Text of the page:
You shall love, part 1
Our Lord Jesus Christ said:
The first commandment is this:
‘Hear, O Israel, the Lord our God is the only Lord.
You shall love the Lord your God with all your heart,
with all your soul, with all your mind,
and with all your strength.’
The second is this: ‘Love
your neighbour as yourself.’
There is no other commandment greater than these.
On these two commandments hang all the law and the prophets.
When God birthed the world and all that is in it, ‘she’ did so simply by speaking everything into being. God’s words are substantial, have substance, form substance, matter. But when the Lord God created human beings, ‘he’ fashioned them, alone, with his hands.
God had created Sky and Earth and Seas, each a place for life to flourish, delighting in a bird that, having once taken flight, would not set foot on land again for years; in earthworms that would pull fallen leaves into the soil and break them down to feed future leaves, as-yet unfurled; in the majestic blue whale circling the oceans as the sun wheels the heavens. But when God created humans, he took clay and added breath, water vapour: air and water, Sky and Sea, combined, and combining with Earth, all three. This creature, this new creation, is not bound to any one place but elected from every sphere.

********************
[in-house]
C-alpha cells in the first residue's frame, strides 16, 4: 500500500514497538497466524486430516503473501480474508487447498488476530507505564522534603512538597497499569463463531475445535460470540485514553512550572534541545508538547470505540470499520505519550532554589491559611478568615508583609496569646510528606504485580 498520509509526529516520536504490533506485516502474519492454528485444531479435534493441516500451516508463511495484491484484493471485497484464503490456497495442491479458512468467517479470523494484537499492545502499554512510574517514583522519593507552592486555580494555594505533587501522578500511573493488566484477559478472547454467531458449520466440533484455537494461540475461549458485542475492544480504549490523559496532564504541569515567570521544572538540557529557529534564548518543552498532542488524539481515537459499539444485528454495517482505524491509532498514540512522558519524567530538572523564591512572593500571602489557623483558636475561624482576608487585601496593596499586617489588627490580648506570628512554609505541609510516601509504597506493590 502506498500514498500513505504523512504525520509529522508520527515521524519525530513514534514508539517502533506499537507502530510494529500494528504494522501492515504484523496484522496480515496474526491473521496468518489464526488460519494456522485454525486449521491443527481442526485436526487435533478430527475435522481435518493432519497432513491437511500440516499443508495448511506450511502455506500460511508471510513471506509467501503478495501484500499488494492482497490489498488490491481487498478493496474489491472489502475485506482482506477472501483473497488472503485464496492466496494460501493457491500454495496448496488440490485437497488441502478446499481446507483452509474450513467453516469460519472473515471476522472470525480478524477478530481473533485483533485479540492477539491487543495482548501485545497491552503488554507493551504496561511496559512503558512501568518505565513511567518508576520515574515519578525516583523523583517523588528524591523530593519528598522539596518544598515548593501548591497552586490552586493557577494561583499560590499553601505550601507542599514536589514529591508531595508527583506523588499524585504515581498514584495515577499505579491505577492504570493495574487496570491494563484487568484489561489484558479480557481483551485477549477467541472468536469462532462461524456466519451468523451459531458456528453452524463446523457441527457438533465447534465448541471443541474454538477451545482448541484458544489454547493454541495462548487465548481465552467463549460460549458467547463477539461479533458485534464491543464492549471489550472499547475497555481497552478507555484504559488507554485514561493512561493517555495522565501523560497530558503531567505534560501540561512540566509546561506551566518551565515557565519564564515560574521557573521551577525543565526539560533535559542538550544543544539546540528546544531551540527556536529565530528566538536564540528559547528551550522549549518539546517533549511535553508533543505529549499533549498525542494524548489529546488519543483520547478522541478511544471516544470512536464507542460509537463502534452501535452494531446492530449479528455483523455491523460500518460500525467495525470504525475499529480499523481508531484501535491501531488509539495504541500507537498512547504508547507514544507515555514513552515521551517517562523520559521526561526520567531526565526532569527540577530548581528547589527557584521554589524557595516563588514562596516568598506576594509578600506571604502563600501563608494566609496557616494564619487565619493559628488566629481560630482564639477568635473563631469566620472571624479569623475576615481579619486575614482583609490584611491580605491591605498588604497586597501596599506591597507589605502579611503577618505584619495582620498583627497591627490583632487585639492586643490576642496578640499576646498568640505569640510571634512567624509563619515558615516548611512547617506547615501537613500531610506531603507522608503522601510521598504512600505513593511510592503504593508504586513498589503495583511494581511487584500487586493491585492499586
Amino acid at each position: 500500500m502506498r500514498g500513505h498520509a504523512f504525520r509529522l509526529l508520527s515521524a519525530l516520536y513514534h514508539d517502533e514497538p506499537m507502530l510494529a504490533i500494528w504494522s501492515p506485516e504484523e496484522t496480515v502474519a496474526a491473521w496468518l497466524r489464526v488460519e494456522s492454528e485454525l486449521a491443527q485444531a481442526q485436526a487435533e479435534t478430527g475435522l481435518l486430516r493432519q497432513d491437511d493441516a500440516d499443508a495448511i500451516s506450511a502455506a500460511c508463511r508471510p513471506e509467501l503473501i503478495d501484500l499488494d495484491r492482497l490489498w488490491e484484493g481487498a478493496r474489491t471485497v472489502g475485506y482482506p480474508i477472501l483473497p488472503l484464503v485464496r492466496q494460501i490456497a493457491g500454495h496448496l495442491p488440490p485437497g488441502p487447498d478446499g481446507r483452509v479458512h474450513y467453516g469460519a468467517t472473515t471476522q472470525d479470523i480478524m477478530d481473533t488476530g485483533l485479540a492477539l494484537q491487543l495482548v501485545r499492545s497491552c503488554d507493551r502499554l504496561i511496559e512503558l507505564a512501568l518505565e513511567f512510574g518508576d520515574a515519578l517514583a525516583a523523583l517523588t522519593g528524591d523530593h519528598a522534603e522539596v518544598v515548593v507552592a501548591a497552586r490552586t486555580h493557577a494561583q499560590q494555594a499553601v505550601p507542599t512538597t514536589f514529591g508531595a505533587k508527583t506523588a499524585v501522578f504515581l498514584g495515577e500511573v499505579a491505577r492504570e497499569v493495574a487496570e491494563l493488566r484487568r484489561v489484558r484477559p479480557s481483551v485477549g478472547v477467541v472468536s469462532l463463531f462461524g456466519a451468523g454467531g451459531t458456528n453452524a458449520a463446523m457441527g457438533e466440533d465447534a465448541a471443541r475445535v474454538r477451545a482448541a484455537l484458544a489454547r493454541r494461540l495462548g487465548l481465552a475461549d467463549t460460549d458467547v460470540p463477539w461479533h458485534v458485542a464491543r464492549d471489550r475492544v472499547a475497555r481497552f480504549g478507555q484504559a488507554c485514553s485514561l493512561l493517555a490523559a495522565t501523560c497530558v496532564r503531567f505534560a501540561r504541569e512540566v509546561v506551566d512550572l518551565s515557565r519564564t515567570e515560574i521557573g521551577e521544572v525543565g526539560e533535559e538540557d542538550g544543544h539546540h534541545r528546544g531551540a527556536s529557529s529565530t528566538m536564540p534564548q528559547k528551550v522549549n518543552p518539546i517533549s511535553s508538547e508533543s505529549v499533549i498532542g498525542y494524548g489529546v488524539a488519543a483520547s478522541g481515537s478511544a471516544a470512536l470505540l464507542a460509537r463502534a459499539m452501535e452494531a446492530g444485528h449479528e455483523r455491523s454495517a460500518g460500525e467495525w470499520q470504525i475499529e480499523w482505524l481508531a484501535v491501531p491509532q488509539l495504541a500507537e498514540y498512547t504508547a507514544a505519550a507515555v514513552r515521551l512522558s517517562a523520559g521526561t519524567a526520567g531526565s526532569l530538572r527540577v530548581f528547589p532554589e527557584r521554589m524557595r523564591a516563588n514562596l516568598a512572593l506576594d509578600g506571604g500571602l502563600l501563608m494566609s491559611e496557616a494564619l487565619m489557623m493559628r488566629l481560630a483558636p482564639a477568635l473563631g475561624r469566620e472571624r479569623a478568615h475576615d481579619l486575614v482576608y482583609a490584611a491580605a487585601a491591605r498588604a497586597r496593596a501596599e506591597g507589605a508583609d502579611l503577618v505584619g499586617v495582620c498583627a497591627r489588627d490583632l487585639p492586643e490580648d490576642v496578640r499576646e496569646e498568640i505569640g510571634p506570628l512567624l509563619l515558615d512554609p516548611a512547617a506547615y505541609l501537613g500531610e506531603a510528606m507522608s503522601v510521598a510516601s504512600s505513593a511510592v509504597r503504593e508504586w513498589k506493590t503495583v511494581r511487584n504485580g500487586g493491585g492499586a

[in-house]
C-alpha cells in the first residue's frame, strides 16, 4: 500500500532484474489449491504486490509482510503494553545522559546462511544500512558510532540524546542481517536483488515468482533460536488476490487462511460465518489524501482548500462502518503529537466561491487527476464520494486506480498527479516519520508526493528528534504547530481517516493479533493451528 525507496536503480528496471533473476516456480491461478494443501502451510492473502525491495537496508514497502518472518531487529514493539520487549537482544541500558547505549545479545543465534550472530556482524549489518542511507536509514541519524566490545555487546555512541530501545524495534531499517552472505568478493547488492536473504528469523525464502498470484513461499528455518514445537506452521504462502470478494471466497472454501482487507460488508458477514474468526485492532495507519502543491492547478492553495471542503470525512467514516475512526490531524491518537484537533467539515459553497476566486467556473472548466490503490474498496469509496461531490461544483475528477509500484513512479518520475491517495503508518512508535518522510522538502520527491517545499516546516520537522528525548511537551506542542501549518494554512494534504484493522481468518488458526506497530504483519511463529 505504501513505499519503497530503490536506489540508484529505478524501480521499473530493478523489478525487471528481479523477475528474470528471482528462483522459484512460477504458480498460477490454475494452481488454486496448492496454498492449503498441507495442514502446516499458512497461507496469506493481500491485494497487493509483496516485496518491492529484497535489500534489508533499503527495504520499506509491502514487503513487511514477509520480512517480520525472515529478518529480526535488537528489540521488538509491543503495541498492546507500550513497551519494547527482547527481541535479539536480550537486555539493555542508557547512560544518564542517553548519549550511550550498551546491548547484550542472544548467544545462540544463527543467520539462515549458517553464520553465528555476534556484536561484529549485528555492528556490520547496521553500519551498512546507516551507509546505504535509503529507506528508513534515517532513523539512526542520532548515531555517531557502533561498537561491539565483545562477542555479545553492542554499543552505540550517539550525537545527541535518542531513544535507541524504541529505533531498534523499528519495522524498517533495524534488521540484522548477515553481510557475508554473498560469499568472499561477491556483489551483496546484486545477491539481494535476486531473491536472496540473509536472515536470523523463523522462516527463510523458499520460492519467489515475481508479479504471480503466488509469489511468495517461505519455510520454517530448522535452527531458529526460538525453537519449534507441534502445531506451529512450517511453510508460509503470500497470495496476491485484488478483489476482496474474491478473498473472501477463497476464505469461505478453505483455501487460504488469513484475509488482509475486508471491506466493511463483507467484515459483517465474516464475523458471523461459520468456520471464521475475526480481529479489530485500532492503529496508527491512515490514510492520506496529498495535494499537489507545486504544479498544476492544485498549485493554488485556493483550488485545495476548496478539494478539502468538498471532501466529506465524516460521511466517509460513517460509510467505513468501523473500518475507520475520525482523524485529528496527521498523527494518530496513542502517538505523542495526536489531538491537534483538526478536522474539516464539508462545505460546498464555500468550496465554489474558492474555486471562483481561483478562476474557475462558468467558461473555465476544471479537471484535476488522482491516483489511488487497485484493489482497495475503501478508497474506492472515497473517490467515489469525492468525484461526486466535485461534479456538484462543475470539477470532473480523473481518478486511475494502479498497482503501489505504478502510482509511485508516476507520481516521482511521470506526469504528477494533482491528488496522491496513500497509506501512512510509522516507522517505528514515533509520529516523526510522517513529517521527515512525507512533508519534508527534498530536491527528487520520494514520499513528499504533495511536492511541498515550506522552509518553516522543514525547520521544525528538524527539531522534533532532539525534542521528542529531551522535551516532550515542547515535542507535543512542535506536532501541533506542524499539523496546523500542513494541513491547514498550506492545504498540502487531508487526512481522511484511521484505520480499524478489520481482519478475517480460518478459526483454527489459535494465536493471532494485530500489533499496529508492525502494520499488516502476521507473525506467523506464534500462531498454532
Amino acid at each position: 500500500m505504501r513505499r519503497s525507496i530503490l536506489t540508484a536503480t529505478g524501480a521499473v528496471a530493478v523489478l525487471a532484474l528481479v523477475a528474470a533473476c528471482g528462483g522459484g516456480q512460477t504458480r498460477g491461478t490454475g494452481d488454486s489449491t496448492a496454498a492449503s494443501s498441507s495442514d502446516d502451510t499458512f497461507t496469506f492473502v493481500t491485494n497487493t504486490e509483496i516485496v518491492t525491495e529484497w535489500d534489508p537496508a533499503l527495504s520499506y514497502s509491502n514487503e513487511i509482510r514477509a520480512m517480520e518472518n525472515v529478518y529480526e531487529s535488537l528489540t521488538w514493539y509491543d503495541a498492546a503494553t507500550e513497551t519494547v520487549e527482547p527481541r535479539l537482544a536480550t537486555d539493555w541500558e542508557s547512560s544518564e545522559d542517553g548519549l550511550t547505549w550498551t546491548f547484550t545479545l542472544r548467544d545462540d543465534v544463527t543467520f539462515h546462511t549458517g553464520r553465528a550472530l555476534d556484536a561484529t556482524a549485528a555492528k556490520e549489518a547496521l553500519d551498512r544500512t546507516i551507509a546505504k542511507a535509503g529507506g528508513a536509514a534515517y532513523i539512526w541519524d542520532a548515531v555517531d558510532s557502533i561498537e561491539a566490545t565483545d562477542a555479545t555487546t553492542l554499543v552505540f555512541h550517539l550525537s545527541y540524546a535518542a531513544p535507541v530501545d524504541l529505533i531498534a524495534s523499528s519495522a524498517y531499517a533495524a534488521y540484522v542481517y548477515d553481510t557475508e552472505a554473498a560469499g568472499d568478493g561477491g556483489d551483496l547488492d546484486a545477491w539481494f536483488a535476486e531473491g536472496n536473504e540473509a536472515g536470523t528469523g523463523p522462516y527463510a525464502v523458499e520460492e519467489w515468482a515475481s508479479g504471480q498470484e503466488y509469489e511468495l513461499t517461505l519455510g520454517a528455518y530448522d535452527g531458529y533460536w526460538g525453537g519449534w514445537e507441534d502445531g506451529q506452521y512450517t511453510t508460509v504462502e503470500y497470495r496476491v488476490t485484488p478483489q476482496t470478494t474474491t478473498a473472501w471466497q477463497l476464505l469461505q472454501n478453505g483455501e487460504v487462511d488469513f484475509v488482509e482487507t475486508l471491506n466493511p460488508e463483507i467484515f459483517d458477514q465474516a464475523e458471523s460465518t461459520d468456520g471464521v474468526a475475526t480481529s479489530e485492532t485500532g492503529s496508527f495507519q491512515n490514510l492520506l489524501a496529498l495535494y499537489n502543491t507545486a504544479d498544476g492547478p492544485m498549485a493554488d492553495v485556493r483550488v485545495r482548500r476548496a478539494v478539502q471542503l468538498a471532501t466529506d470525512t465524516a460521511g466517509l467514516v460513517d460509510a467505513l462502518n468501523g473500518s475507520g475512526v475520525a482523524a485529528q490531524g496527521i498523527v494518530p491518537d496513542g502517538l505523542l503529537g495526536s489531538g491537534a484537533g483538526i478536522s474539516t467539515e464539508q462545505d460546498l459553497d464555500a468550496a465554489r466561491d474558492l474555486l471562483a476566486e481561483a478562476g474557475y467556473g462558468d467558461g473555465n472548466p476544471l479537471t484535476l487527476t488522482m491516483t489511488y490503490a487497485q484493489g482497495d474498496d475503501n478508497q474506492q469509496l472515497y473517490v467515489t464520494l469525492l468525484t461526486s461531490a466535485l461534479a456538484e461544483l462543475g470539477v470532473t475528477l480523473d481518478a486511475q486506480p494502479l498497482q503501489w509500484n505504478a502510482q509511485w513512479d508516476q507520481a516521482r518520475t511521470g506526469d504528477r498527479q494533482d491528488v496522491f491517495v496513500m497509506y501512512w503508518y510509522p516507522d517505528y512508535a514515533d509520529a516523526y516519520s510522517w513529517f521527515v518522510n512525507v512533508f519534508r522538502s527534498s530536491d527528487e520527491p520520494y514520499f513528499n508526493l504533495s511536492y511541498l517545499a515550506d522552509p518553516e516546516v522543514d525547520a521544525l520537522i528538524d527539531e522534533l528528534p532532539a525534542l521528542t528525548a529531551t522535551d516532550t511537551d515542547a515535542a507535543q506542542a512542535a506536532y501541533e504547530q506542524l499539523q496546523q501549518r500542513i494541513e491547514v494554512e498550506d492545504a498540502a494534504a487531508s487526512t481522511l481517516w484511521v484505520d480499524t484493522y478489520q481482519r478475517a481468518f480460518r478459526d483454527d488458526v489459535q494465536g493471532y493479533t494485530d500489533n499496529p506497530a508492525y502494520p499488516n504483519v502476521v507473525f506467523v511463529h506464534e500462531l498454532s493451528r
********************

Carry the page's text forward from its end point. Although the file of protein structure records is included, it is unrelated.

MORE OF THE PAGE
This three-in-one creature has a purpose, and that purpose is to love. So shall they be the crown of, and over, all creation. When God expands on this later, God says, ‘You shall love…’ You shall love with your whole being. Remember, God’s words are substantial, give substance. We tend to hear these words as an injunction we fail to adhere to, an impossible command that sets us up for failure, but they are not. When God says, ‘You shall love,’ these are the substantial words of the One who creates, redeems, and sustains all life. It is as impossible for us not to love as it is for the sun to give light: the very thing God created it to do, bringing it back after it is eclipsed by every night, by every winter, guaranteeing that it shines on. The question is not can or will we love—it is impossible for us not to—but where will our love be directed?